Tuesday, November 17, 2015

American Ninja III: Blood Hunt

What I Knew Going In / What I Was Expecting

All I know for sure is that this movie falls into the long lost subgenre of action movie involving white people doing martial arts and misappropriating tools of warfare and self defense as some kind of metaphor for discipline and inner peace.  Sounds about right, doesn't it?  It's just like an American to think of a punch to the face as a sign of enlightenment.

Anyway, I'm not expecting much except for a guy with bad hair to slowly reenact poorly choreographed fight sequences with the same three stunt guys who, thanks to their full-body costumes, can reappear in multiple scenes as different characters.

My big question is: is it the American Ninja, or an American Ninja?  Because if it's just an American Ninja, then this will probably stand on its own.  But if it's the American Ninja, I'm thinking there may be some interesting back story I missed.  I bet it involves vengeance.

Let's say this one is going to be about American Ninja's arch-rival getting revenge for somebody who American Ninja killed in Part II.

The Plot Summary

...I'm really not sure.

I have to be honest, I couldn't really follow most of this.  It just got progressively dumber and dumber until I wasn't sure how much was being explicitly stated versus what was actually happening.  But I think it goes like this:

Sean, a white guy who likes karate, sees his father, a karate enthusiast, get killed.  Then he dedicates his life to studying ninjitsu, which is not actually karate, but close enough for a white guy.  He gets really good at being a ninja despite the fact that he makes himself really obvious and advertises his ninja skill, which you'd think is one of the first things you learn not to do when your career is supposed to be based on subterfuge and cunning.

Anyway, Sean enters a martial arts competition of some sort.  Naturally.  Because every fucking martial arts movie with a white guy ends up having to revolve around some kind of tournament.  Is this the only way white people - specifically Americans - can view the world?  Jet Li and Jackie Chan make movies about using kung fu to rebel against tyrannical overlords and/or to quell rebellious punks while honoring thousands of years of culture and paying respect to their elders, but when a white guy knows how to punch really hard, the first thing he thinks is, "Better get a trophy to prove it."  Goddammit guys, find a new fucking plot.

Anyway, Sean enters a contest of some sort.

But it turns out the contest is actually part of a nefarious scheme cooked up by Cobra, the movie's central antagonist.  Cobra is a bio-weapons developer who wants to sell a new manmade disease to a terrorist cell, but they won't buy it unless he can prove how effective his stuff is.  The way he decides to go about doing exactly that is to demonstrate how well it destroys a "strong specimen," which in this case would be the winner of a karate tournament.  What a dumb plot.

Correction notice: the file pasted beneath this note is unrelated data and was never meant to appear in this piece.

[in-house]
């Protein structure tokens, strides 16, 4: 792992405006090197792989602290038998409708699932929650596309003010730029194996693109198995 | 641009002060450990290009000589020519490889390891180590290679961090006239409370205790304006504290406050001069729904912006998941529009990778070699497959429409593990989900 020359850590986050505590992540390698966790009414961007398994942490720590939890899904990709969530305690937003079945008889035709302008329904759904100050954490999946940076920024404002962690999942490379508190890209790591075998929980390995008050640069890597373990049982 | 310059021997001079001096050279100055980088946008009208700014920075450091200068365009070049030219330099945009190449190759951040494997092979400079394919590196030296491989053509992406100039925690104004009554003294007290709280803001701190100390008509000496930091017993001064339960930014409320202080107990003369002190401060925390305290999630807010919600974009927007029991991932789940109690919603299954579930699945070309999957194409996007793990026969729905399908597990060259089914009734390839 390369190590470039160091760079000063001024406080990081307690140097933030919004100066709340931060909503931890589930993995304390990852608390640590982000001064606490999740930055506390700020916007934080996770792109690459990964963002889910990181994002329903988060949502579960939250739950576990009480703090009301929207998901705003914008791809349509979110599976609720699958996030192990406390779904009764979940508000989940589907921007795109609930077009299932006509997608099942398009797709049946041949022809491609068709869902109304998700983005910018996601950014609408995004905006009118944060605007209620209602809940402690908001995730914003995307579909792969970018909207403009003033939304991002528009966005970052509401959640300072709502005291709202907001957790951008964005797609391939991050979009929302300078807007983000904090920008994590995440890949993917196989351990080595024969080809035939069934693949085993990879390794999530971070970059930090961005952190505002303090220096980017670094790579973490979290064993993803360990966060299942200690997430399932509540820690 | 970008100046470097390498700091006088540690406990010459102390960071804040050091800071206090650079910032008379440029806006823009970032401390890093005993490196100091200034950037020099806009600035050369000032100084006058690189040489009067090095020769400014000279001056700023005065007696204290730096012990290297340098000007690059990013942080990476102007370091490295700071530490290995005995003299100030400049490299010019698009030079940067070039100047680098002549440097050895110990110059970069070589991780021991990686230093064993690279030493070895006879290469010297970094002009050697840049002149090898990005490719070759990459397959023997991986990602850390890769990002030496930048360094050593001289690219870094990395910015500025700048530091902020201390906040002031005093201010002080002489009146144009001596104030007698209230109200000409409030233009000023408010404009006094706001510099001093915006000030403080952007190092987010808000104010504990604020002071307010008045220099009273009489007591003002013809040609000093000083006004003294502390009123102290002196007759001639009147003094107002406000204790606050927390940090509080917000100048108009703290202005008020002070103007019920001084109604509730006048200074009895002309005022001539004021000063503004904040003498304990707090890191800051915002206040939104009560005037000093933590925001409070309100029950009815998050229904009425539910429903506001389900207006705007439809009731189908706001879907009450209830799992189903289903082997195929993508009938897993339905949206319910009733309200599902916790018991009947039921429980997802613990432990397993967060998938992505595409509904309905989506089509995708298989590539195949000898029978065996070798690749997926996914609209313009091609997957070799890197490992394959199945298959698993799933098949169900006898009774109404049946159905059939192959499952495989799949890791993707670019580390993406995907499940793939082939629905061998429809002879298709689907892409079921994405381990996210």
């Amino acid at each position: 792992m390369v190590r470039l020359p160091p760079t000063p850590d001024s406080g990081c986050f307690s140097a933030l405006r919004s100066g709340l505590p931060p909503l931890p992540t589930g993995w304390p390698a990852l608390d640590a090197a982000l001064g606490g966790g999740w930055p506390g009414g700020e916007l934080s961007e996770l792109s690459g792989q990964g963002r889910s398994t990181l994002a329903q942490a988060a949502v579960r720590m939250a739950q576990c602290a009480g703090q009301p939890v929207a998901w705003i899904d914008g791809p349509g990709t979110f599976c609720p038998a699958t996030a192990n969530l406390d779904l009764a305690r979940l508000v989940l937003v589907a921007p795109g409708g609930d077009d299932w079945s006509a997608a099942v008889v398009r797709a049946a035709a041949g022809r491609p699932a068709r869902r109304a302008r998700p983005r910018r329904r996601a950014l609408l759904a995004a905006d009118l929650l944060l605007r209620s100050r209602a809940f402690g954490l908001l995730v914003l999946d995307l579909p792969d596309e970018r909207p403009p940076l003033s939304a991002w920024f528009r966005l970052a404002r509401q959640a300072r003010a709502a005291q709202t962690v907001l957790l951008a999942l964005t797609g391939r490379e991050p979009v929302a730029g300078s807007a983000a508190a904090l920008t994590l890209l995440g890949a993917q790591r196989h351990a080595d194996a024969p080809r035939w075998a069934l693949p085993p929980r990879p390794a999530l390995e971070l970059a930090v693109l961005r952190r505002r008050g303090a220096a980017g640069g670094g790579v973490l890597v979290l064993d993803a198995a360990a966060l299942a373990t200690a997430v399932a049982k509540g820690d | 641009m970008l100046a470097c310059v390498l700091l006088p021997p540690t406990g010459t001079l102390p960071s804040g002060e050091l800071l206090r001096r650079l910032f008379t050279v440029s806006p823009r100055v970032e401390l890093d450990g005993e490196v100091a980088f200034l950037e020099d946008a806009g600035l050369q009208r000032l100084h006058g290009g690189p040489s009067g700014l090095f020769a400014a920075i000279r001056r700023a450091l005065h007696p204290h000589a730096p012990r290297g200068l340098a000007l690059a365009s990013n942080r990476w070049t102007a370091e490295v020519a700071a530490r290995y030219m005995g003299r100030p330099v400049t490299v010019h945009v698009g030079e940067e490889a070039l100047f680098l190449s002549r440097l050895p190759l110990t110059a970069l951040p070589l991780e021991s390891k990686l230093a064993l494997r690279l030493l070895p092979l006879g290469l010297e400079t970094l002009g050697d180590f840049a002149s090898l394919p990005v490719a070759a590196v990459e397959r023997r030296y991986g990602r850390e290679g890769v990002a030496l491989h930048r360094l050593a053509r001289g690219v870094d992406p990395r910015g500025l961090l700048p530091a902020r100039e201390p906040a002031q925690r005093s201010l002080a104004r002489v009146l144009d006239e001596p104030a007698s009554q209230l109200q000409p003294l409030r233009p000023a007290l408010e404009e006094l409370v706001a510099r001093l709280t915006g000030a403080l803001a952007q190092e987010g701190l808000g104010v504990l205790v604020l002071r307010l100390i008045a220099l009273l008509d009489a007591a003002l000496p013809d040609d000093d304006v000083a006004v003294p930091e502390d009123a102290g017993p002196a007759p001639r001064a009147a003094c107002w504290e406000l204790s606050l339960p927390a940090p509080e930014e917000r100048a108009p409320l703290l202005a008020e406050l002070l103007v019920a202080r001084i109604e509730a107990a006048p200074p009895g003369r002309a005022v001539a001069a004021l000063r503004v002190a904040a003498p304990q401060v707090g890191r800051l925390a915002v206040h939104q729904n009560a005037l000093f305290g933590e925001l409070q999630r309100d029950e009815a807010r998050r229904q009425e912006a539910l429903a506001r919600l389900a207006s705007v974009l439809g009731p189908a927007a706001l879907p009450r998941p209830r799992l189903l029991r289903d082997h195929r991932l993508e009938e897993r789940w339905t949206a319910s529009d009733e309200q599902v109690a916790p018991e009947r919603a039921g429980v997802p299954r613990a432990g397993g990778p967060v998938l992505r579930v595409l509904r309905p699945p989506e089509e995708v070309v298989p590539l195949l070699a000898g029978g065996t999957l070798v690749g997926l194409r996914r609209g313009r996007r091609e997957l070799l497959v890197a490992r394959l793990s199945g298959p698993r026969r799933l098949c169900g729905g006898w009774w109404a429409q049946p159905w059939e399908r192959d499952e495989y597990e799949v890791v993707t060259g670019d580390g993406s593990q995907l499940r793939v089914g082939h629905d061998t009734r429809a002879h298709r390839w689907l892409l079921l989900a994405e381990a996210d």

So, Sean is unwittingly playing into Cobra's hand.  Fortunately for him, he has two friends in the form of Jackson, a black dude who ends up getting all the best action scenes and who is way more charismatic and enjoyable to watch than anybody else in the cast, and Wiener, some other white guy.  (I'm sure his name isn't actually Wiener, but sometimes you just call 'em like you see 'em.)

For about forty minutes, Jackson does cool shit while Sean and Wiener hang out.  Then Cobra manages to capture Sean through a bunch of bullshit that I'm not even going to try to explain since it would somehow make less sense written out than it did in the goddamn movie.  Cobra injects Sean with the disease and he becomes frail and weak.  For a moment, all seems lost until Chan, Cobra's sexy assistant, decides to help out.  (She does so because Sean's a ninja and I guess there's a ninja code that says you help a brother out.)

Chan helps Jackson and Wiener break into Cobra's compound in order to save Sean.  Wiener dies almost immediately - oh well - and then Jackson does all the work to get an antidote to save Sean's life.  Cobra kills Chan unceremoniously, and then Sean uses ninja strength to kill the disease, thus precluding the need for an antidote.  Then Sean uses ninja rage to kill Cobra.

Sean and Jackson walk off into the sunset / nearest hallway, and the credits roll while you wonder if Jackson is going to get his own movie.